Call Me Madame

A word to the wise. If you’re planning to visit to France any time in the near future, be careful not to refer to any young ladies, or old ones for that matter, as Mademoiselle – it’s been banned.

I’m sure that Mademoiselle will be missed (geddit?), but the equivalent of Miss has been deemed sexist by our Gallic neighbours and from now on, all French women will be known as Madame.

The phrase ‘nom de jeune fille‘ – literally ‘name of young daughter‘, or ‘maiden name‘ as we might know it – has also been despatched to history by the prime minister, Francois Fitton, on the grounds that it is archaic and ‘has connotations of virginity’.

The campaign group, Dare Feminism, says that ‘Mademoiselle harks back to the term oiselle which means virgin or simpleton.’ This was news to me as I thought the word originated from the Old French ma damoisele, meaning my noble young woman, but I suppose the French know their own womenfolk best.

According to the group, damoiseau, meaning squire, was the equivalent for men before it fell out of use. Again this was news to me as oiseau is one of the few French words I recall from school. I haven’t looked it up, but logically this must have meant that young lads must have had the title Mondamoiseau, or my ladybird, which probably explains why it was dropped.

Or perhaps the oiseau bit referred to the men hawking. (As in the hunting bird, not spitting on the pavement or peddling clothes pegs from door to door)

Returning to the distaff side (can I still use the word distaff?), it is interesting that the French haven’t come up with a title that is more neutral as we have with Ms. Perhaps they couldn’t think of one. That’s usually the case with the French.

Isn’t it odd how abbreviations can take on such a political connotation? Mrs, Miss and Ms are all abbreviations of mistress, the first two from the early 1600s when they were used interchangeably, rather than denoting marital status. So they mean the same thing etymologically, but not socially.

But the big question is, where will all this leave the song Mademoiselle from Armentières? It just won’t scan if we have use Madame instead.

One last grammatical point, why is it okay not to use a full stop after Mrs, Miss, Ms or Mr for that matter? The answer is that a stop is not needed for any abbreviation that ends with the same letter that the word uses in its uncontracted form.

Is Shooting Parrots educational, or what?

Nobody’s prefect. If you find any spelling mistakes or other errors in this post, please let me know by highlighting the text and pressing Ctrl+Enter.

8 comments… Add yours
  • Roger Green 25th February 2012

    “Is Shooting Parrots educational, or what?’

    Mais oui!

    Reply
  • rhymeswithplague 25th February 2012

    I remember reading once that the Académie française was founded to add to the merriment of nations. Membership in that august body (it is to laugh) must be a requirement to becoming prime minister. Francois, old chap, you have earned your stripes!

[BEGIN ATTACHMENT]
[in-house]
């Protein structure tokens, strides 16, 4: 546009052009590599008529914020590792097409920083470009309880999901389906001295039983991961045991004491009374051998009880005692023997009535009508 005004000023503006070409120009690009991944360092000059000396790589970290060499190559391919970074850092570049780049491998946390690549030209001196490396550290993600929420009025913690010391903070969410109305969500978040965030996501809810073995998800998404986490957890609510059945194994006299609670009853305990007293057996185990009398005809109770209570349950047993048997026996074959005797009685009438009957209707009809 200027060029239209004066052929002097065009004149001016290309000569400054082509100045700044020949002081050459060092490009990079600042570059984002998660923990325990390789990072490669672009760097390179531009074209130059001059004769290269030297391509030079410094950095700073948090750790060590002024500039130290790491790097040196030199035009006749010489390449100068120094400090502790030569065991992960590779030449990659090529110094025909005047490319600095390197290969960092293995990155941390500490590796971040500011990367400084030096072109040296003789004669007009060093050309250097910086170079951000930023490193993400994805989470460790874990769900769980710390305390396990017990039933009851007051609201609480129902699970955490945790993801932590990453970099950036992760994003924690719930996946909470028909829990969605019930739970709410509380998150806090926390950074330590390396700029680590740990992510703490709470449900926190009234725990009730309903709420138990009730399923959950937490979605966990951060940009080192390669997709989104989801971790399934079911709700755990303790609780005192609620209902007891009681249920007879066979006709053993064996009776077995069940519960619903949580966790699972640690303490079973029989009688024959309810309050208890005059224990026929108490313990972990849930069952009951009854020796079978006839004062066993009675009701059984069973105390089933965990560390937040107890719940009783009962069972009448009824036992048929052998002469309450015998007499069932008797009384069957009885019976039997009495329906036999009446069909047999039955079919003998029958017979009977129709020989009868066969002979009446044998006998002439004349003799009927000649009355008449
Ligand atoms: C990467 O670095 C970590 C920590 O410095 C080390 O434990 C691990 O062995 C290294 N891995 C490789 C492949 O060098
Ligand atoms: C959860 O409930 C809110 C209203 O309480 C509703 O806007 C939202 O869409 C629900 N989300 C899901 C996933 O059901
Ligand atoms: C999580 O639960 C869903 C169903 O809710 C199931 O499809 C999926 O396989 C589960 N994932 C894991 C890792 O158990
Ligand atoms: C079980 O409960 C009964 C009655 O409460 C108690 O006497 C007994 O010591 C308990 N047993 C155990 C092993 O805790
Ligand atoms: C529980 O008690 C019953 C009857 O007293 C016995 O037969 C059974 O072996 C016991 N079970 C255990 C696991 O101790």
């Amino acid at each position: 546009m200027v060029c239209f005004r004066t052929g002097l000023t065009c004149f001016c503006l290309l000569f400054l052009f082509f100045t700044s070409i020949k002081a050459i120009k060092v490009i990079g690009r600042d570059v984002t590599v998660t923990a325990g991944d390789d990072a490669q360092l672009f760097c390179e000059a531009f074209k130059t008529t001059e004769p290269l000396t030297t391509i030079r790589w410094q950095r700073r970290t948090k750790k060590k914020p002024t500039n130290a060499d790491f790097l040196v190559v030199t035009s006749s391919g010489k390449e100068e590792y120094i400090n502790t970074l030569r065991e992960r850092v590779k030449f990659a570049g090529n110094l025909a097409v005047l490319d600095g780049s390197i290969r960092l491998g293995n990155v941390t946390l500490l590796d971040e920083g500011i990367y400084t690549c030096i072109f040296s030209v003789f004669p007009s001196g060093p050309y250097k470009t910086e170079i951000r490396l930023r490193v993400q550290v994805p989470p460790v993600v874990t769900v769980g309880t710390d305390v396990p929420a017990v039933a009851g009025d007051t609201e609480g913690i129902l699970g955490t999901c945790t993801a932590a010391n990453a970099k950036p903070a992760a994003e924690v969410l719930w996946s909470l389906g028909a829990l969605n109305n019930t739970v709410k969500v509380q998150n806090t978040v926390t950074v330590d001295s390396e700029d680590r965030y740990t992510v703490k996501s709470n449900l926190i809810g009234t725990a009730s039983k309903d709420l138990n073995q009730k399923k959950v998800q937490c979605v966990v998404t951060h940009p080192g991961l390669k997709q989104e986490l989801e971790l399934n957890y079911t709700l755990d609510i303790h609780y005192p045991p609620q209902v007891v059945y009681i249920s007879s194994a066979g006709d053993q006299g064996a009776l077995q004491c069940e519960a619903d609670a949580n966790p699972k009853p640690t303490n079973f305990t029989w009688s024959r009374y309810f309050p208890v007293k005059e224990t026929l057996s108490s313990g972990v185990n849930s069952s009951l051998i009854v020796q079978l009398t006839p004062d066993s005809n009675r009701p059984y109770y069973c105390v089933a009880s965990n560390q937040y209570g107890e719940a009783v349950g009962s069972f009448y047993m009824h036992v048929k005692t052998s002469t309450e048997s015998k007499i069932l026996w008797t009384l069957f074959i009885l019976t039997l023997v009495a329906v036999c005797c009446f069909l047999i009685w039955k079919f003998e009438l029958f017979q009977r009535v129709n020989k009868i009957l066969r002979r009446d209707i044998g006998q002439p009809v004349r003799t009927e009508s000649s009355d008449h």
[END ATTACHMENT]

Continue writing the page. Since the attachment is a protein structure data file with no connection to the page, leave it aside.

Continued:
Reply
  • Owl Wood 25th February 2012

    I look forward with interest to the next stage of the process when it becomes illegal to discriminate in terms of honorific between women, men and slices of Brie, and we shall all be referred to as “M”.

    Oh mon dieu, it may not be possible to tell if someone if referring to another as an upper-case “M” or a lower-case “m” – perhaps we should ban lower-case letters too?

    I know – let’s all just stop communicating at all, and that way no-one will offend anyone else. Except possibly with silence. Oh bugger – do we ban silence or make it universal? There are so many shades of silence – and some may offend if accompanied by a frown or a tap of the foot. Facial expressions and body-language, we must ban these also, yes, that’s it, that’s the solution – total uncommunicative silence accompanied by zero expression and no body language.

    Gosh – I should be a politician. Are we still called “Politicians”? Some of us prefer the term “social strategists”. Oh gosh – I seem to be disappearing up my own Gallic derriere – gosh, whatever is the new PC term for that thing we sit on?

    Reply
  • Monsieur Pudding 25th February 2012

    Merdre! “Connotations of virginity”…. Heaven forbid that anyone should accuse any French woman of being a virgin and in this I include the occupants of all of France’s many nunneries!

    Reply
  • john 25th February 2012

    I love it when I “pop in” I always learn something!
    x

    Reply
  • Elizabeth 25th February 2012

    Très chèr Monsieur Parrot, tu peux m’appeller comme tu veux. ;-D
    C’etait un formidable post! Pourrais-tu defaire les attaches, s’il te plait? x

    Reply
  • Mr Parrot 26th February 2012

    Elizabeth,
    For the benefit of my readers (and me) I had to visit Google translate with your comment:

    Dear Mr. Parrot, you can call me whatever you want. It was a great post! Can you undo the clips, please?

    I’m not sure if that last bit is quite correct!

    Reply
  • Elizabeth 26th February 2012

    Hmm…something like that. Funny how the mis-translation of one little word makes the whole thing lose a certain je ne sais quoi. As Douglas Adams might have said in such circumstances, “Sois gentil et donne-moi une serviette?” x

    Reply

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